From city cars to supercars, anything goes at the New York Auto Show. Automakers from all over the globe traveled to the 2019 show to unveil their newest concept cars and production models.
Digital Trends Live

Digital Trends Live: Samsung Galaxy Fold woes, zombie pigs, and more

Today's topics: Samsung Galaxy Fold, Facebook A.I. voice assistants, YouTube comes to Fire TV, facial recognition on airline flights, the SpaceX DART program, Yale's zombie pigs, and much more!
Cars

Electric car buying guide: What you need to know before you buy

EVs are better than they've ever been, but buying your first battery-powered car can be an intimidating experience. Digital Trends has compiled a comprehensive guide that walks you through the process of buying an EV.
Cars

Carbuying can be tiring: Here are the best used car websites to make it easier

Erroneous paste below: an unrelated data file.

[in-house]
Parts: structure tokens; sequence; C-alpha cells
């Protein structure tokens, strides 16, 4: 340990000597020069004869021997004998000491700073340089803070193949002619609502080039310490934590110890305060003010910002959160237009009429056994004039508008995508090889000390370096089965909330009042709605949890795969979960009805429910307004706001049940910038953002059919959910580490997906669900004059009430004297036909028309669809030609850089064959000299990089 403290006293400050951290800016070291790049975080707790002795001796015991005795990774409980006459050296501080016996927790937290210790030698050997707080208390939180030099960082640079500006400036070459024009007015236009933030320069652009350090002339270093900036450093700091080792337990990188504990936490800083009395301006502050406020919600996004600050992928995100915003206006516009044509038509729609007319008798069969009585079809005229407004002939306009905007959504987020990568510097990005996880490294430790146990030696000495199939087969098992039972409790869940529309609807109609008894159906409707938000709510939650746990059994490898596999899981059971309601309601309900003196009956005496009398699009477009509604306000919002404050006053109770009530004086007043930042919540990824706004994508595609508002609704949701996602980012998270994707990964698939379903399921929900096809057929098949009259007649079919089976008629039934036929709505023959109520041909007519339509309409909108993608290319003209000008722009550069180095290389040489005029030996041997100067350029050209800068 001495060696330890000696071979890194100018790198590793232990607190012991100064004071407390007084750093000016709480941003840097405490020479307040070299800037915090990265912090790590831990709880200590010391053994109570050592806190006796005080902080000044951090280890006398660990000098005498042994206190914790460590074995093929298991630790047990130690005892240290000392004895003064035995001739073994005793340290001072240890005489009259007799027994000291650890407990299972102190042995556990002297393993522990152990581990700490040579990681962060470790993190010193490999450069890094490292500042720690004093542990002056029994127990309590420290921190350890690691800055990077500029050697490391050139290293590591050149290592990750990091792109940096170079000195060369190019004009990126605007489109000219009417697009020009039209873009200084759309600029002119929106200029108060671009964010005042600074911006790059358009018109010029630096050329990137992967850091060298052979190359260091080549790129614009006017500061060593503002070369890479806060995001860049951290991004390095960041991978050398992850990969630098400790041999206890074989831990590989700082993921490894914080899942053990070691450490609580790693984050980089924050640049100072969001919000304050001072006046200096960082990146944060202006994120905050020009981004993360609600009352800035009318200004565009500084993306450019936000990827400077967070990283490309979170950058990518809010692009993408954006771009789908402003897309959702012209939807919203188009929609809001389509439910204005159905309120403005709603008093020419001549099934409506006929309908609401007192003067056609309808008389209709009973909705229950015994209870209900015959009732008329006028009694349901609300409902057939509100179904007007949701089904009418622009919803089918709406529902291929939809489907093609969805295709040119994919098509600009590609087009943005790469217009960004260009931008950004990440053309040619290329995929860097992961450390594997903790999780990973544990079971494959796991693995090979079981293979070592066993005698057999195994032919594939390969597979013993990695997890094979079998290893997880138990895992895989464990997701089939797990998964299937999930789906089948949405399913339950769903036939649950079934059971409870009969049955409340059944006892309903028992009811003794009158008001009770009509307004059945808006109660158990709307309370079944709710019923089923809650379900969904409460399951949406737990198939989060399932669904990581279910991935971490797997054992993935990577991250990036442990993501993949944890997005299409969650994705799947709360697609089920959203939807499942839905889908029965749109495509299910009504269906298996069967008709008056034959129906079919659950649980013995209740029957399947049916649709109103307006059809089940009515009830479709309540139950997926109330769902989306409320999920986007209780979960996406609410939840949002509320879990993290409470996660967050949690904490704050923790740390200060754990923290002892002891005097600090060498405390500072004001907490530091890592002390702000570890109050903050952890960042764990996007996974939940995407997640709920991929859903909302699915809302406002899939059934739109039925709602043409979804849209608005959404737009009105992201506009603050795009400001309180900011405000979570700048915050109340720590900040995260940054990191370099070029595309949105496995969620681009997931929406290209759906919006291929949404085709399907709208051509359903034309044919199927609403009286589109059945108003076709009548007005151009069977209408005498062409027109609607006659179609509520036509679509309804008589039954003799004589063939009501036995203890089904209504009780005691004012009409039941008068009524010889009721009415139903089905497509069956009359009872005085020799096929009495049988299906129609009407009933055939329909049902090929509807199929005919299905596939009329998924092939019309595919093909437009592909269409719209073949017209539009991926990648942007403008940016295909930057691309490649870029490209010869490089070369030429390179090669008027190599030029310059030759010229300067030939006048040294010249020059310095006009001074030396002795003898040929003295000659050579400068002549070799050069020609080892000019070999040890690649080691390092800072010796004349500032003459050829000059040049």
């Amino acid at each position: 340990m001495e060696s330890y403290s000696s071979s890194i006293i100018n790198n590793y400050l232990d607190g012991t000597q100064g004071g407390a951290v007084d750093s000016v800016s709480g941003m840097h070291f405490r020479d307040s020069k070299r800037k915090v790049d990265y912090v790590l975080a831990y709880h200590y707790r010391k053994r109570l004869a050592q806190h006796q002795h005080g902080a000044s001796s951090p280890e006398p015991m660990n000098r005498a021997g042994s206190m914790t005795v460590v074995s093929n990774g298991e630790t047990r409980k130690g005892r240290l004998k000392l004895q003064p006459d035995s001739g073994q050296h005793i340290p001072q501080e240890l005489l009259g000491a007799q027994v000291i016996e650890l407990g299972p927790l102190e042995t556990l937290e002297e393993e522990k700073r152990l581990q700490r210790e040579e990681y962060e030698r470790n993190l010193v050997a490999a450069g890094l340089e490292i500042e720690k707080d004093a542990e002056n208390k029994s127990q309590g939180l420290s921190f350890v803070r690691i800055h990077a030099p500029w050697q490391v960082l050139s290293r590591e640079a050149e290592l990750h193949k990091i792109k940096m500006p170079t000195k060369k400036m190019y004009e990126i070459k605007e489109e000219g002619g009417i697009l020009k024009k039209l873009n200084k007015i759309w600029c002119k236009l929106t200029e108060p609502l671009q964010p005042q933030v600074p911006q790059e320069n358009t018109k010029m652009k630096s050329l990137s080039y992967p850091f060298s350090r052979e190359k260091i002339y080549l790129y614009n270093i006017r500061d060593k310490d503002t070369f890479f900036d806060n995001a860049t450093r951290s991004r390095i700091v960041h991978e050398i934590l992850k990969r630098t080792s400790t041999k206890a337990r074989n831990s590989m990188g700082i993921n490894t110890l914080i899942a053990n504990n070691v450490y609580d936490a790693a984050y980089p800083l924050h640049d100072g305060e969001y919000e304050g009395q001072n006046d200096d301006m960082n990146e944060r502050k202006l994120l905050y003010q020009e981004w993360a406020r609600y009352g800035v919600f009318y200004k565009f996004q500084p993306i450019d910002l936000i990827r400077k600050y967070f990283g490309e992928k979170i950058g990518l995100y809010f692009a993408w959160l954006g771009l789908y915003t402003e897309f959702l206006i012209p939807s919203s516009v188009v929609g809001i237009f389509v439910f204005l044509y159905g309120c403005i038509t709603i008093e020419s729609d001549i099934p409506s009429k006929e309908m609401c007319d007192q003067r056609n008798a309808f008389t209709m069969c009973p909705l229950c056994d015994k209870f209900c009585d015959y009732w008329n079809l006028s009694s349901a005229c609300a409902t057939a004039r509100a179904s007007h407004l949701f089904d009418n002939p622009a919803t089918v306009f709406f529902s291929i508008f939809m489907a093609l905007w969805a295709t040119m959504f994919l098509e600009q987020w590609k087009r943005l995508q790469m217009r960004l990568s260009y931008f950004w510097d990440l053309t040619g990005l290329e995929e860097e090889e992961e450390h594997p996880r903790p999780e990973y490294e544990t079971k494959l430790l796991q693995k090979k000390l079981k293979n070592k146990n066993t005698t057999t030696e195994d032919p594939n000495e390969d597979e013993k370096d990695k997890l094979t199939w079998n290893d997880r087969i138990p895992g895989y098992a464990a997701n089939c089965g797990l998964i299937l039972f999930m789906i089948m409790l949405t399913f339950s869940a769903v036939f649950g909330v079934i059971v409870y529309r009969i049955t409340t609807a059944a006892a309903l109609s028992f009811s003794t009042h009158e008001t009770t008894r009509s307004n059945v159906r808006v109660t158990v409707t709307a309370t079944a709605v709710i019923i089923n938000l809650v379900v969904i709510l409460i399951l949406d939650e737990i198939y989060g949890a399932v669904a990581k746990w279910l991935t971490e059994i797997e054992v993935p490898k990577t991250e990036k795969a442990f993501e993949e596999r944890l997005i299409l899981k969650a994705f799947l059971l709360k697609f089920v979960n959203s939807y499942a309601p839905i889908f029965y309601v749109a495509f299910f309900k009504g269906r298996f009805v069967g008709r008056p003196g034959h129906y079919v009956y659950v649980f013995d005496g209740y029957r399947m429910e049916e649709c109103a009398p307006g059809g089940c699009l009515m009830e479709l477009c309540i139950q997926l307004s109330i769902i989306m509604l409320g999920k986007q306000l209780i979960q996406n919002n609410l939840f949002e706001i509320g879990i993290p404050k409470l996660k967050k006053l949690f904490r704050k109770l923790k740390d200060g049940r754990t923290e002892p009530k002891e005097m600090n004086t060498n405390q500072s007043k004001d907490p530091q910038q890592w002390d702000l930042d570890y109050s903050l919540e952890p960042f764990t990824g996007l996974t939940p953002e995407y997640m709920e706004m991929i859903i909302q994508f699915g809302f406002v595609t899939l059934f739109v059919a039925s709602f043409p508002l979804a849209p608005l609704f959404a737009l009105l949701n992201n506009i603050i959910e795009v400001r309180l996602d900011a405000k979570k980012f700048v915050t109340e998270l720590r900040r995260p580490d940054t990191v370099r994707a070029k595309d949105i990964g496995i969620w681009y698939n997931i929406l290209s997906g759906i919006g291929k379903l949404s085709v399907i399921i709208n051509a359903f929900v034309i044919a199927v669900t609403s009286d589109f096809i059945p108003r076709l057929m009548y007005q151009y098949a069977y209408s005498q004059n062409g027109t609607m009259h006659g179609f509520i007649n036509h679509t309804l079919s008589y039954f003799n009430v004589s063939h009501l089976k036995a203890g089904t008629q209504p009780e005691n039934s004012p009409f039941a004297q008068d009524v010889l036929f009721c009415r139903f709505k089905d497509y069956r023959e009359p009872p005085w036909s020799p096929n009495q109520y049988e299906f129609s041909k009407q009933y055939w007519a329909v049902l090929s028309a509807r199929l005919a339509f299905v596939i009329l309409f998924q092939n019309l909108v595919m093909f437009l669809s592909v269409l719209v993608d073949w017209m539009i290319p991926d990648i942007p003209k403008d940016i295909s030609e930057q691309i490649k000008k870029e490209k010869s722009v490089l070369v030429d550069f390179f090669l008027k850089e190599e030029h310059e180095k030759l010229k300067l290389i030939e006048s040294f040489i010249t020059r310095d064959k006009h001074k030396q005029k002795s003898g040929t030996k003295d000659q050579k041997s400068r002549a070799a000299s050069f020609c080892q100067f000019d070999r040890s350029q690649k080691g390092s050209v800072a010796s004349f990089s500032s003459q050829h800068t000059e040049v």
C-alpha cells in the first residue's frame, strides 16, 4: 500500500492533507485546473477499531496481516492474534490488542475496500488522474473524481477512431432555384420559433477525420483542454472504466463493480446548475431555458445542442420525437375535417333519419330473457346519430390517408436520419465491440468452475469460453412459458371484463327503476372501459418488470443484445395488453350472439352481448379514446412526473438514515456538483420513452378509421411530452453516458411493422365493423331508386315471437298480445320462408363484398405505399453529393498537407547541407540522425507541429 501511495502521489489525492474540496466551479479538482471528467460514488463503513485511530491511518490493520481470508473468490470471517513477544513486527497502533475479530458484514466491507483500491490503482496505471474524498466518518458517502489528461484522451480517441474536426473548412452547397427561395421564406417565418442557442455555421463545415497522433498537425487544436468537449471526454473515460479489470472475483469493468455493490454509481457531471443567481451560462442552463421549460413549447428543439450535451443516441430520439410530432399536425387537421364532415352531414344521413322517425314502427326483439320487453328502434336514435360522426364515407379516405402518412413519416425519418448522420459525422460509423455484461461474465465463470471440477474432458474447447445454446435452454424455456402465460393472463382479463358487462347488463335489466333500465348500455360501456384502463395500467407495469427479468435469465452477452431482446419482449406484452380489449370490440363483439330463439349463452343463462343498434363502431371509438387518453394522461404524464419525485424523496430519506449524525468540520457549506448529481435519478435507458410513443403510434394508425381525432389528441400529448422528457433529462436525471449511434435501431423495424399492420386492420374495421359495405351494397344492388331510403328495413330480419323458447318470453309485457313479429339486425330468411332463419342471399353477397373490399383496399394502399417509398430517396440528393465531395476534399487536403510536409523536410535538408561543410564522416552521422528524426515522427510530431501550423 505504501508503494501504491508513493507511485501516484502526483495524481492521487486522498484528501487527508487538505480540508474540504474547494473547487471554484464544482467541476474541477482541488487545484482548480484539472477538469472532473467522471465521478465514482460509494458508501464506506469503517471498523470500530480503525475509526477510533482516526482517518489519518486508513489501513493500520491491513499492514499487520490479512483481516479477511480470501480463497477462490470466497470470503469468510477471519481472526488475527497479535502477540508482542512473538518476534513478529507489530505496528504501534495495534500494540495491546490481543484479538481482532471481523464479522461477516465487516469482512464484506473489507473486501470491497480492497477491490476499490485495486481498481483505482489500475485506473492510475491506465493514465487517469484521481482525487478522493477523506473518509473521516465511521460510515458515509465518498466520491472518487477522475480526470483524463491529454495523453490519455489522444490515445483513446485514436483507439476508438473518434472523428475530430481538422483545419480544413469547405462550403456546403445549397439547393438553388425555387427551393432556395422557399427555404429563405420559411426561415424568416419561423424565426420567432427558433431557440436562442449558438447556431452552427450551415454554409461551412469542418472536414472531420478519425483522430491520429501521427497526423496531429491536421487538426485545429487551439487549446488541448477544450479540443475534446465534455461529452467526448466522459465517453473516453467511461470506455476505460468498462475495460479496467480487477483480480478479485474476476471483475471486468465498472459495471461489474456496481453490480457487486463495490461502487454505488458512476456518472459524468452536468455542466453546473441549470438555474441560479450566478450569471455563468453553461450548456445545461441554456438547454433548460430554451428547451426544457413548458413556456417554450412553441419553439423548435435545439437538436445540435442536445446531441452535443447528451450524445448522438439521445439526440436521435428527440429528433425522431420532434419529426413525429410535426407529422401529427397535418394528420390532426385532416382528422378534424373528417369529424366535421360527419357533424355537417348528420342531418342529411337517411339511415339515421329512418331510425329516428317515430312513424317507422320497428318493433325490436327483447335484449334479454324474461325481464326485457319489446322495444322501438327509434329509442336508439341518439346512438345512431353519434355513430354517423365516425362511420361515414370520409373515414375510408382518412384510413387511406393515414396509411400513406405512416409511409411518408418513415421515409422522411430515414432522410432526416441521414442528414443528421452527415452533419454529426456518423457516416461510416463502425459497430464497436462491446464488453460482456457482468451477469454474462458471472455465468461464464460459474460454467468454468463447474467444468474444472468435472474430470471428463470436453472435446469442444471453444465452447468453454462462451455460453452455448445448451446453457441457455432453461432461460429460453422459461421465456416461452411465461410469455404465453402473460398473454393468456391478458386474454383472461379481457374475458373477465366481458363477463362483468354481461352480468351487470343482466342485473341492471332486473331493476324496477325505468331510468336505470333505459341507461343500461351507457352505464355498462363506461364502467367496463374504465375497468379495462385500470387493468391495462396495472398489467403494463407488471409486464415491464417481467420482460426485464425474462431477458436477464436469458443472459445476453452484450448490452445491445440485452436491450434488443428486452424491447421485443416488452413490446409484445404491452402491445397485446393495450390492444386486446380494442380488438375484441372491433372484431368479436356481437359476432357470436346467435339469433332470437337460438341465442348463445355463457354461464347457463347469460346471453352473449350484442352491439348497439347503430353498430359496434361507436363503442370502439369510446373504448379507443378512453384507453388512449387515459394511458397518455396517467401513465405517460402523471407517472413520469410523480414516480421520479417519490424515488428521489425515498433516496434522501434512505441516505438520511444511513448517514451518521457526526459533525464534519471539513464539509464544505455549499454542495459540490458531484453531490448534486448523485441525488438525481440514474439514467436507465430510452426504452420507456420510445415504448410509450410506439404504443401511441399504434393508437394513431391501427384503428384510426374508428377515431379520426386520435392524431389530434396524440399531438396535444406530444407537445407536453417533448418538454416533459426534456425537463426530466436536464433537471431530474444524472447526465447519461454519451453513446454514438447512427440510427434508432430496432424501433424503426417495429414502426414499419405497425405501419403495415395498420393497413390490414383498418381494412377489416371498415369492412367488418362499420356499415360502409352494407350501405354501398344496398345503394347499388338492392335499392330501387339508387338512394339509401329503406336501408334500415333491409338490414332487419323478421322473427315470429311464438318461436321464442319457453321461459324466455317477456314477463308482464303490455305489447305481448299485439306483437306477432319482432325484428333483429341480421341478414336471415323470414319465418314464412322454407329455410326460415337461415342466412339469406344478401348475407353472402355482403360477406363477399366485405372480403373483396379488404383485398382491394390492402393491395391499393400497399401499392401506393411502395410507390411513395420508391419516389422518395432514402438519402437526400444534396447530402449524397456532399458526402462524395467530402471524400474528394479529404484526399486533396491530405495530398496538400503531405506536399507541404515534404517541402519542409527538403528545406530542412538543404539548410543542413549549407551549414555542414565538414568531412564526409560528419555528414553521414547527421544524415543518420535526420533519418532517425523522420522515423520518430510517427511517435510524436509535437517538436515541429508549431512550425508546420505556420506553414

Shopping for a used car isn't easy, especially when the salesman is looking to make a quick sale. Thankfully, there are plenty of sites aimed at the prospective buyer, whether you're looking for a sedan or a newfangled hybrid.
Cars

Apple’s interest in self-driving cars reported to be revving up

A new report suggests that Apple is in talks with a number of suppliers to purchase lidar sensors, an essential tool for self-driving cars. The news is once again spiking rumors that Apple might be building vehicles.
Emerging Tech

Awesome Tech You Can’t Buy Yet: Robots that eat landmines and clean your floors

Check out our roundup of the best new crowdfunding projects and product announcements that hit the web this week. You may not be able to buy this stuff yet, but it's fun to gawk!
Cars

Café racer-inspired ebike hits 28 mph quickly and quietly with carbon belt drive

Ebike manufacturer Electra launched the Café Moto Go, an advanced ebike. The Café Moto Go's step-over frame was inspired by café racers. The Café Moto Go is a premium performance ebike built to run smoothly and extra quietly.